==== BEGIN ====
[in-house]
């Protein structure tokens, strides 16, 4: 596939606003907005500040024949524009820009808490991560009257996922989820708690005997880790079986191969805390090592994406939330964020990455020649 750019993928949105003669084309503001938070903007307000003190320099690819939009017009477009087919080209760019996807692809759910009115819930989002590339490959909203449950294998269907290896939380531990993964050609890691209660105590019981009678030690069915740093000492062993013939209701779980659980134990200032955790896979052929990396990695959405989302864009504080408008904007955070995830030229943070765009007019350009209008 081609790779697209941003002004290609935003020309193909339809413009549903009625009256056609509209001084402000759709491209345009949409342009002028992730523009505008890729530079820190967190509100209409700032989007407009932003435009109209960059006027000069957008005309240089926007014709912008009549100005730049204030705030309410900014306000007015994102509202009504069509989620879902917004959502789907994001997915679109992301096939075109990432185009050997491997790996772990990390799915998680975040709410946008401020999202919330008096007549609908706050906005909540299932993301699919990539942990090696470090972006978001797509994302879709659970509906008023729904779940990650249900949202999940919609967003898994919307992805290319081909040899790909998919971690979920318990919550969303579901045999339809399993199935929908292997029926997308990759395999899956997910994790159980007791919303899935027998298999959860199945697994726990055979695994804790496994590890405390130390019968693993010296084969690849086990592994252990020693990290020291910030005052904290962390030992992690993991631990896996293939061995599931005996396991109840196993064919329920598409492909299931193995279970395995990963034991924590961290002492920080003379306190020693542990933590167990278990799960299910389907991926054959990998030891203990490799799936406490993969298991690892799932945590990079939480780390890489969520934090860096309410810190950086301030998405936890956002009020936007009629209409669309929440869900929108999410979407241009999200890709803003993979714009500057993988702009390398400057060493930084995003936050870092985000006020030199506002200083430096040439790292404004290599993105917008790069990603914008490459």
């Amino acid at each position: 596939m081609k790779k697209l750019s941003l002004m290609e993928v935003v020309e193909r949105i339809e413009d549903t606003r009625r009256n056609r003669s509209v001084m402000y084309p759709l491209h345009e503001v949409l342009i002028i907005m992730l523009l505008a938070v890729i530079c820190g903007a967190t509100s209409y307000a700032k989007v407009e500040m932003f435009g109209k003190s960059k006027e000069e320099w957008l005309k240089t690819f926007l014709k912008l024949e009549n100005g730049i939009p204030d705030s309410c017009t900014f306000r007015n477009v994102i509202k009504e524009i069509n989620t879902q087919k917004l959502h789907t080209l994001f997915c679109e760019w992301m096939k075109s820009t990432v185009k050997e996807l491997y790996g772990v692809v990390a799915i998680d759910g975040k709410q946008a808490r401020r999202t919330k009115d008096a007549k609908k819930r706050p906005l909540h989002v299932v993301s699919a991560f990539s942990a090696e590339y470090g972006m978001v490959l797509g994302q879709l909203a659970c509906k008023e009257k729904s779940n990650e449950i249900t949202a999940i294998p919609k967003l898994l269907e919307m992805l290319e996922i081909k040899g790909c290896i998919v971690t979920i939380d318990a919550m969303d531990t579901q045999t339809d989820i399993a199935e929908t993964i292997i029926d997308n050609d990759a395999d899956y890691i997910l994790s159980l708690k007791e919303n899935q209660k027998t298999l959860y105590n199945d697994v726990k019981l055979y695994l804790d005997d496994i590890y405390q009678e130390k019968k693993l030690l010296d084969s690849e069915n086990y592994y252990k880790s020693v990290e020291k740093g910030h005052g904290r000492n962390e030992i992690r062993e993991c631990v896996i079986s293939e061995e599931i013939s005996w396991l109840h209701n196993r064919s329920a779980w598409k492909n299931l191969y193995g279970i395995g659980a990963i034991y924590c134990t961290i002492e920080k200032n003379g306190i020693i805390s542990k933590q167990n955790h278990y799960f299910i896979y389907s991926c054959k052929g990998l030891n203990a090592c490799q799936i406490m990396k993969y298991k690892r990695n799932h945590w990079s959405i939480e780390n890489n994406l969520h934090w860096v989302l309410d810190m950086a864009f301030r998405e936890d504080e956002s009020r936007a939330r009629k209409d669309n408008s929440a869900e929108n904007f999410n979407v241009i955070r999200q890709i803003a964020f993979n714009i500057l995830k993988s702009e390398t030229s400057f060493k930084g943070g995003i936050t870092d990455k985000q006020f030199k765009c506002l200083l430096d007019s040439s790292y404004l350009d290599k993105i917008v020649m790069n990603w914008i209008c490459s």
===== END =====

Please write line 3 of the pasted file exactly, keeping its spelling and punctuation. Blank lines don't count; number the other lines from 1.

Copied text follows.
């Amino acid at each position: 596939m081609k790779k697209l750019s941003l002004m290609e993928v935003v020309e193909r949105i339809e413009d549903t606003r009625r009256n056609r003669s509209v001084m402000y084309p759709l491209h345009e503001v949409l342009i002028i907005m992730l523009l505008a938070v890729i530079c820190g903007a967190t509100s209409y307000a700032k989007v407009e500040m932003f435009g109209k003190s960059k006027e000069e320099w957008l005309k240089t690819f926007l014709k912008l024949e009549n100005g730049i939009p204030d705030s309410c017009t900014f306000r007015n477009v994102i509202k009504e524009i069509n989620t879902q087919k917004l959502h789907t080209l994001f997915c679109e760019w992301m096939k075109s820009t990432v185009k050997e996807l491997y790996g772990v692809v990390a799915i998680d759910g975040k709410q946008a808490r401020r999202t919330k009115d008096a007549k609908k819930r706050p906005l909540h989002v299932v993301s699919a991560f990539s942990a090696e590339y470090g972006m978001v490959l797509g994302q879709l909203a659970c509906k008023e009257k729904s779940n990650e449950i249900t949202a999940i294998p919609k967003l898994l269907e919307m992805l290319e996922i081909k040899g790909c290896i998919v971690t979920i939380d318990a919550m969303d531990t579901q045999t339809d989820i399993a199935e929908t993964i292997i029926d997308n050609d990759a395999d899956y890691i997910l994790s159980l708690k007791e919303n899935q209660k027998t298999l959860y105590n199945d697994v726990k019981l055979y695994l804790d005997d496994i590890y405390q009678e130390k019968k693993l030690l010296d084969s690849e069915n086990y592994y252990k880790s020693v990290e020291k740093g910030h005052g904290r000492n962390e030992i992690r062993e993991c631990v896996i079986s293939e061995e599931i013939s005996w396991l109840h209701n196993r064919s329920a779980w598409k492909n299931l191969y193995g279970i395995g659980a990963i034991y924590c134990t961290i002492e920080k200032n003379g306190i020693i805390s542990k933590q167990n955790h278990y799960f299910i896979y389907s991926c054959k052929g990998l030891n203990a090592c490799q799936i406490m990396k993969y298991k690892r990695n799932h945590w990079s959405i939480e780390n890489n994406l969520h934090w860096v989302l309410d810190m950086a864009f301030r998405e936890d504080e956002s009020r936007a939330r009629k209409d669309n408008s929440a869900e929108n904007f999410n979407v241009i955070r999200q890709i803003a964020f993979n714009i500057l995830k993988s702009e390398t030229s400057f060493k930084g943070g995003i936050t870092d990455k985000q006020f030199k765009c506002l200083l430096d007019s040439s790292y404004l350009d290599k993105i917008v020649m790069n990603w914008i209008c490459s």